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Should I wait a year??? extremely confused...

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Here's my dilemma: I accepted admission to a certain DC-based, top international relations program. I was given a small amount of aid money, meaning that I'm probably looking of debts around $80,000 for a two year program. Now I'm totally conflicted about whether I should actually go.

When I was applying to schools, I was set on this particular school. Part of it was the focus on my particular region; part of it was meeting lots of people in the nonprofit world (which I want to continue to be a part of) who have gone to this school and said they've loved it; and part of it was that I felt I had a somewhat meager resume, which would be bolstered by having that school name.

Shortly after finishing my apps, I left the US to my particular country of interest, and landed two really interesting, badass jobs in a row. Now, I'm sitting in this particular unnamed, Asian country, wondering whether it's really worth going back this fall and enrolling in the program. On the one hand, this program would certainly give me access to networks of people, a solid base of knowledge, and a good starting point. On the other hand, I could wait a year and get more field experience (and hope I can continue to find interesting work), and apply for cheaper programs. Deferring at this school is not an option, so it'd have to be a new set of schools.

In a sense, they're both pretty good options. There are parts of the program which I'm not in love with: its orientation is very much establishment, its curriculum options are pretty rigid. At $80,000, even if it was the perfect program it would still be hard to justify. That being said, most of these professional programs carry a big bill anyway. If I waited a year and ended up in a program that was $60,000, would it have been worth it? As said before, I'm interested in the nonprofit world. For those not in the sector, it's actually pretty goddamn competitive, and the school name and network would help. On the other hand, field experience is also pretty valuable.

So this is why I'm so confused about what I should do. The school option is somewhat "safer" - I know I'm in there, I don't have to worry about finding other programs, reapplying, and also finding another interim job to keep me going. On the other hand, I like living in this country for the most part, and I could have another year of adventure and interesting work before going back to the States. I'm 26 now, and if I waited a year I'd be 29 by the time I graduated. Makes me feel old...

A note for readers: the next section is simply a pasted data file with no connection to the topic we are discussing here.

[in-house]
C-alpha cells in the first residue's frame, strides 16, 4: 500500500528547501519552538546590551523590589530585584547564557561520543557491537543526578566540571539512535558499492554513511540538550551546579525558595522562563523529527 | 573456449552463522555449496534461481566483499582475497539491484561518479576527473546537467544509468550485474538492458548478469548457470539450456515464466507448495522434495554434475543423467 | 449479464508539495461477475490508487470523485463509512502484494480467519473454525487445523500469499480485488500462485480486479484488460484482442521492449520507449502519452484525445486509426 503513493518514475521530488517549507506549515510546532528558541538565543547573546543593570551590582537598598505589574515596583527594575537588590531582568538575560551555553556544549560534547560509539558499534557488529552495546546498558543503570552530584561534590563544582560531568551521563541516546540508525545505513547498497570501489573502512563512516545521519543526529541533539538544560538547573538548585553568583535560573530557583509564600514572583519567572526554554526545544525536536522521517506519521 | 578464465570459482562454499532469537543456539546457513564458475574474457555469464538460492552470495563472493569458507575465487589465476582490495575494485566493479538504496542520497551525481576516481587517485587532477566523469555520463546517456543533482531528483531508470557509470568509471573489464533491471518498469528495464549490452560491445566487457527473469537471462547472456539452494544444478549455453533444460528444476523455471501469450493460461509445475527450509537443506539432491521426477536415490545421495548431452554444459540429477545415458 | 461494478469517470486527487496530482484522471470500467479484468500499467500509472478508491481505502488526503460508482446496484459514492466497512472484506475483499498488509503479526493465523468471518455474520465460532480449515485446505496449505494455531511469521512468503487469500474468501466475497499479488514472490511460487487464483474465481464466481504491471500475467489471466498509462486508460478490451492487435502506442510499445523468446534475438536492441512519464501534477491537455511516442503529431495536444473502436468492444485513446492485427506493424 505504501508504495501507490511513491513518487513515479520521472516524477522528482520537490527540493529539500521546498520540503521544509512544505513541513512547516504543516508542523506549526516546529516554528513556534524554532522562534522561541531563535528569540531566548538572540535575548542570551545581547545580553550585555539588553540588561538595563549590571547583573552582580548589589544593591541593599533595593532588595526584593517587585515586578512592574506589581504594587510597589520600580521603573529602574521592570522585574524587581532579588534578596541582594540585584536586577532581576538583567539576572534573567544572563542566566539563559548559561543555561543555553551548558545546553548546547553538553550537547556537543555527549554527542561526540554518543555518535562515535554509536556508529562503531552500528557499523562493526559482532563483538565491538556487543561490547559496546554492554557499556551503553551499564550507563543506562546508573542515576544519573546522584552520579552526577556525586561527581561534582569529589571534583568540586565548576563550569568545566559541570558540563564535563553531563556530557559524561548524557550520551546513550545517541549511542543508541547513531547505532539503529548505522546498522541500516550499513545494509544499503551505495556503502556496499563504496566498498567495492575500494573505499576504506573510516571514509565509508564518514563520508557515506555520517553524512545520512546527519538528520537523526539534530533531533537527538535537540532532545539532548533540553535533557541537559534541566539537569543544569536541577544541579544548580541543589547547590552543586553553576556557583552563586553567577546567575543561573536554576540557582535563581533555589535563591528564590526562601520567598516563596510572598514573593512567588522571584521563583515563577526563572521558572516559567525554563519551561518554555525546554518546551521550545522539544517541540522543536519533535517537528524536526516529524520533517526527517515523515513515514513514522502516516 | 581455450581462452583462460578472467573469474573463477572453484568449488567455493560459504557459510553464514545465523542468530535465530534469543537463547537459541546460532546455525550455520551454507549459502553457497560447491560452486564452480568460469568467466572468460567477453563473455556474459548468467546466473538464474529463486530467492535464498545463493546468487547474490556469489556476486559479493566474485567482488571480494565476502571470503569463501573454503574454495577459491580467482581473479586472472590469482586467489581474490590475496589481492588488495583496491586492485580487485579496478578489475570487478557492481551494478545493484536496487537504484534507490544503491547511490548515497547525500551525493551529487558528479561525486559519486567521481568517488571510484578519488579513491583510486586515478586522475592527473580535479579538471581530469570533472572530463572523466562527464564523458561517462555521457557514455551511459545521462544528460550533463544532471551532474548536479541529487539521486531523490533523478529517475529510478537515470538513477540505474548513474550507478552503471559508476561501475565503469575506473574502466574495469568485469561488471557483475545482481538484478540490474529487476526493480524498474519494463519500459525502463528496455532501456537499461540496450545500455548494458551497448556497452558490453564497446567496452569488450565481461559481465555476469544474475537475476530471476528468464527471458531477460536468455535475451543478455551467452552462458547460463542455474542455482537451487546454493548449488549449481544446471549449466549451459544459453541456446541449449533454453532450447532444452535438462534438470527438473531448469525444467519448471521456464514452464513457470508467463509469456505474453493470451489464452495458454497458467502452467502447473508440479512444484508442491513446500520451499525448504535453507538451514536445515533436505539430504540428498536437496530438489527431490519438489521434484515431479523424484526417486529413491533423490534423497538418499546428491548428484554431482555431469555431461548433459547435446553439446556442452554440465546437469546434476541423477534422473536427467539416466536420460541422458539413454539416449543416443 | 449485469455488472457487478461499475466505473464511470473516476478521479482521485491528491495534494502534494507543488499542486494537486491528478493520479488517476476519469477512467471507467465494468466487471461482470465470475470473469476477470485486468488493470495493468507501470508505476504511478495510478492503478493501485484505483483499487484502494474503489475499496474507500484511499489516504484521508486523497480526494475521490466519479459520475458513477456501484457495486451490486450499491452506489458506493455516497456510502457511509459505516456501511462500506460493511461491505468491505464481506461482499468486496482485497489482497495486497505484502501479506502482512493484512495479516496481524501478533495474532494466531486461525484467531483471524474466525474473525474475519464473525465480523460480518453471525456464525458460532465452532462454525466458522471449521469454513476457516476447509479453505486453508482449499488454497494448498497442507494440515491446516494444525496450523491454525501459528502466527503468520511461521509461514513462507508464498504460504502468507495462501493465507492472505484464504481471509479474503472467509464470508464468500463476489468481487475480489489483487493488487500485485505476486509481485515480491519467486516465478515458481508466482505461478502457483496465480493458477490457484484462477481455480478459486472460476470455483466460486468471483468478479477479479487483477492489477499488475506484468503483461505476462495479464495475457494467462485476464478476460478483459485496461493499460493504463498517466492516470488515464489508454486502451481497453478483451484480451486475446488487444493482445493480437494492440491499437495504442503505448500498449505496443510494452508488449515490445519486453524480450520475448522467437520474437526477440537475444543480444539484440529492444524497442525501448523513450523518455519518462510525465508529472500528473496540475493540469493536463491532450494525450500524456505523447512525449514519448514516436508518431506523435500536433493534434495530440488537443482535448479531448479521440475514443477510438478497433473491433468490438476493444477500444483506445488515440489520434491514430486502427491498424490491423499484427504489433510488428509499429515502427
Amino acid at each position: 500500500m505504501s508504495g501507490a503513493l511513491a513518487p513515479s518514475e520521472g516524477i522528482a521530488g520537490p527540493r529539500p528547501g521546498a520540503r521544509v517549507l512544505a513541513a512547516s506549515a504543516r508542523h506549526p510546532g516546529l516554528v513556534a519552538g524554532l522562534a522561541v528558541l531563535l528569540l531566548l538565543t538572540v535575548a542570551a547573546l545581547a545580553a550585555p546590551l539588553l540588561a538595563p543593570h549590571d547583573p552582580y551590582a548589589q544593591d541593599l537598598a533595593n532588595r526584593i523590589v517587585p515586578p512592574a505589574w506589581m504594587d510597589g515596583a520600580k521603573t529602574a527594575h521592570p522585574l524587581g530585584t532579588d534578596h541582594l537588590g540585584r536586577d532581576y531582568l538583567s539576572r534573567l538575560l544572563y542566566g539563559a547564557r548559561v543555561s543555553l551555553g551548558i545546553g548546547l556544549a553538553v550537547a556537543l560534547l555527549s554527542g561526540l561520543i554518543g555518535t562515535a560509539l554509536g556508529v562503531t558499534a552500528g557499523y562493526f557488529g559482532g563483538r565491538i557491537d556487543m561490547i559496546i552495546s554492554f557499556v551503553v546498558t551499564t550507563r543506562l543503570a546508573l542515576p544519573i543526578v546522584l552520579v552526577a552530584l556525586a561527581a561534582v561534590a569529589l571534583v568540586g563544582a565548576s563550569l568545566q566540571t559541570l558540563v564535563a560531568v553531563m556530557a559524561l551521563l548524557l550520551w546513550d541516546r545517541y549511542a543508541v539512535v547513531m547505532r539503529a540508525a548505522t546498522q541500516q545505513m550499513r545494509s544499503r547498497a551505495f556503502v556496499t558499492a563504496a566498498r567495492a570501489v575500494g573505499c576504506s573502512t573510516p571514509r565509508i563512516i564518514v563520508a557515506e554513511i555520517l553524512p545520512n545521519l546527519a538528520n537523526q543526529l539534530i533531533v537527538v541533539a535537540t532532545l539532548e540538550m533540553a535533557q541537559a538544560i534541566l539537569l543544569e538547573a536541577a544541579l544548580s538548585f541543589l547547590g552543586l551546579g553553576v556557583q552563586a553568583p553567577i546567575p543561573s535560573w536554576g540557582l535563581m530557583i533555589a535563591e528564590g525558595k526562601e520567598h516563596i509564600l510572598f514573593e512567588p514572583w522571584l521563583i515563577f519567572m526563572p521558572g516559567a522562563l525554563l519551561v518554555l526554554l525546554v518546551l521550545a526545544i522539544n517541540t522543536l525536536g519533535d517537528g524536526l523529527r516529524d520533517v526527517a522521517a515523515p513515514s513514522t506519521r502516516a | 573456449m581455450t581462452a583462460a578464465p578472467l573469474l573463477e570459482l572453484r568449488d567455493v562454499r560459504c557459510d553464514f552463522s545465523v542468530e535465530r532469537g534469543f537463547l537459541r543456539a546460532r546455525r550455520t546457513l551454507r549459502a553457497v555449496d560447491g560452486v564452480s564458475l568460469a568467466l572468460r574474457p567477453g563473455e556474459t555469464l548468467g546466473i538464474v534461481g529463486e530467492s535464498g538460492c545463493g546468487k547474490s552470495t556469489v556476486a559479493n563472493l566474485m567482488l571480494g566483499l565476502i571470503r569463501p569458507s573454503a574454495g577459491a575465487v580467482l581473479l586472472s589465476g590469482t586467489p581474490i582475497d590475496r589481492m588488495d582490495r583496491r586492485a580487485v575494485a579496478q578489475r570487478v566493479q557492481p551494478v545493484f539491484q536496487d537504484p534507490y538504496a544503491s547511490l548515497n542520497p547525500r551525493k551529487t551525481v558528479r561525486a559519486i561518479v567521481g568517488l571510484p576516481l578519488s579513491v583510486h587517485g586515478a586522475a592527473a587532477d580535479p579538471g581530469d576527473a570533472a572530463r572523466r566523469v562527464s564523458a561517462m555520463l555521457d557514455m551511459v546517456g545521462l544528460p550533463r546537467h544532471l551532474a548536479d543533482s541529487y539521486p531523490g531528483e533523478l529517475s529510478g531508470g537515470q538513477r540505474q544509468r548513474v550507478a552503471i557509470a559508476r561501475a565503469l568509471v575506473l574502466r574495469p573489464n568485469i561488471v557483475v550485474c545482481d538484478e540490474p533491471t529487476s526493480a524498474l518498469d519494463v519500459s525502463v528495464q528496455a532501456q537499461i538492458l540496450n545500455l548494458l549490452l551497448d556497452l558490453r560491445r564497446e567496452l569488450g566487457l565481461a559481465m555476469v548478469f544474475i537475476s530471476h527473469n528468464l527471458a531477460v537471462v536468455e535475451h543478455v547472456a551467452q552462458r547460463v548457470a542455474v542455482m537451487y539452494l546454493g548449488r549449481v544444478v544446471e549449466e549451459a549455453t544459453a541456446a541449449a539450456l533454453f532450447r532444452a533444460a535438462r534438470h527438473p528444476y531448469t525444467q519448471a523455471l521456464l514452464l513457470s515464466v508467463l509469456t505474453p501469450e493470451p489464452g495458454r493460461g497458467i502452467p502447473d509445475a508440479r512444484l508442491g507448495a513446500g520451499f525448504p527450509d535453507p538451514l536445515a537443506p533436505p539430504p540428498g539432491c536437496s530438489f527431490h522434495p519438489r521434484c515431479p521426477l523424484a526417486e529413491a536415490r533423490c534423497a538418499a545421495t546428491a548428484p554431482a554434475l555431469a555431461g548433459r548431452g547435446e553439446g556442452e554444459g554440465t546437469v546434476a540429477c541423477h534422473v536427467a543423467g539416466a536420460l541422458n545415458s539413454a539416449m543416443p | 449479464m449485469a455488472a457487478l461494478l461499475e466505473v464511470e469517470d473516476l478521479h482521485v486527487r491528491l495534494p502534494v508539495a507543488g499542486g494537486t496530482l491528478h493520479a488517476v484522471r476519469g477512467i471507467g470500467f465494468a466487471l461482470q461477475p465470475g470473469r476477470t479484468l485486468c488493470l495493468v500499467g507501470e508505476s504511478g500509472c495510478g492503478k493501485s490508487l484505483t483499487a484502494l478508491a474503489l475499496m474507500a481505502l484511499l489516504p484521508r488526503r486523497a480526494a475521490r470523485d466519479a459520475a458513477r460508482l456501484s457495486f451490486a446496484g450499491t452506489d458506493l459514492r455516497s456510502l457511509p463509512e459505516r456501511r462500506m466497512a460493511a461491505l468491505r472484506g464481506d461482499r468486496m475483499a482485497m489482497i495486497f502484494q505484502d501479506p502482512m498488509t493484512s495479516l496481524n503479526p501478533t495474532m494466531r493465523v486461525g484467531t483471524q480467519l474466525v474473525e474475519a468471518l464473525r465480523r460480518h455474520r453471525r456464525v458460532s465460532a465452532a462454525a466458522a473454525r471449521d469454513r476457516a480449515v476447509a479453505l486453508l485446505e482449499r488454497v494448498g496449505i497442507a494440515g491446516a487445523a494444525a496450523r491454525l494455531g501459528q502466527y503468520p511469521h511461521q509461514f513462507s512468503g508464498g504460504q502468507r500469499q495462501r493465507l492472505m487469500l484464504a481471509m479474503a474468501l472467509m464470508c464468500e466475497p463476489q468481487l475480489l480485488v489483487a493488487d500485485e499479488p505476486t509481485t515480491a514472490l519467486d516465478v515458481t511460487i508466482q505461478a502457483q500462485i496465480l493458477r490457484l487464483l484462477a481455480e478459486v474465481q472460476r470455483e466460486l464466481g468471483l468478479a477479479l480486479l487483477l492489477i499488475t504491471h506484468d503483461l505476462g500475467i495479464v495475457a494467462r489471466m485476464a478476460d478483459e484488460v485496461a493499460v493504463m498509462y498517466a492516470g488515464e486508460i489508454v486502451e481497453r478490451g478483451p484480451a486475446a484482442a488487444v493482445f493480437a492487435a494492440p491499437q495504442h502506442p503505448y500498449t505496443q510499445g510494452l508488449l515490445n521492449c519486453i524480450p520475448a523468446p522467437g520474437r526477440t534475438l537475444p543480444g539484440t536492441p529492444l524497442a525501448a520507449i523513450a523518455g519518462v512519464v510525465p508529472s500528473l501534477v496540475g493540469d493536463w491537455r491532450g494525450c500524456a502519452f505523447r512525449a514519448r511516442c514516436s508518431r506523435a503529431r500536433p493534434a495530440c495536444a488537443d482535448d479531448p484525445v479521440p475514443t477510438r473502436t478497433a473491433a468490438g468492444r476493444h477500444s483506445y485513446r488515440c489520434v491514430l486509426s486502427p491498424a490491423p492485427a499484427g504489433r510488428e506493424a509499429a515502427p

I am reaching out to you, anonymous people of the internet, to give me some advice (or at least something to help me guide my decision)! Thanks for reading...

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That's a tough one.

My sis is in a fairly similar situation, though her's is a bit easier (she's younger and she can defer). I moved out here to Beijing for the job market - she lives here. She got into Johns Hopkins-Nanjing, her top choice program, but with no financial aid. Then she got a sweet job that provides both great experience and a GREAT paycheck (she's making more than I ever have even though I'm 3 years older and she was always kind of a slacker in school - yes, I'm a bit jealous). She deferred; she figures she can apply to a bunch of other programs next year and hope for some funding while having her top choice at full cost as a fall-back.

It's a bit tougher for you. I hear you on the age thing - I feel a bit old when I think of graduating a few months shy of my 28th (or 29th if I dual-degree, which is looking probable). You just want to have some direction and earnings before your 30s, you know?

I would base it on the promise of your current job. If you're enjoying yourself, doing really well and making some money, it might be worth staying, improving your application for next year, and applying to some cheaper schools that will also probably give you some aid. If these jobs are awesome and great experience but they're temporary and not paying a living wage, go to your dream school. I don't feel like I can offer that good of advice without being in your shoes, sorry! Good luck with your decision!

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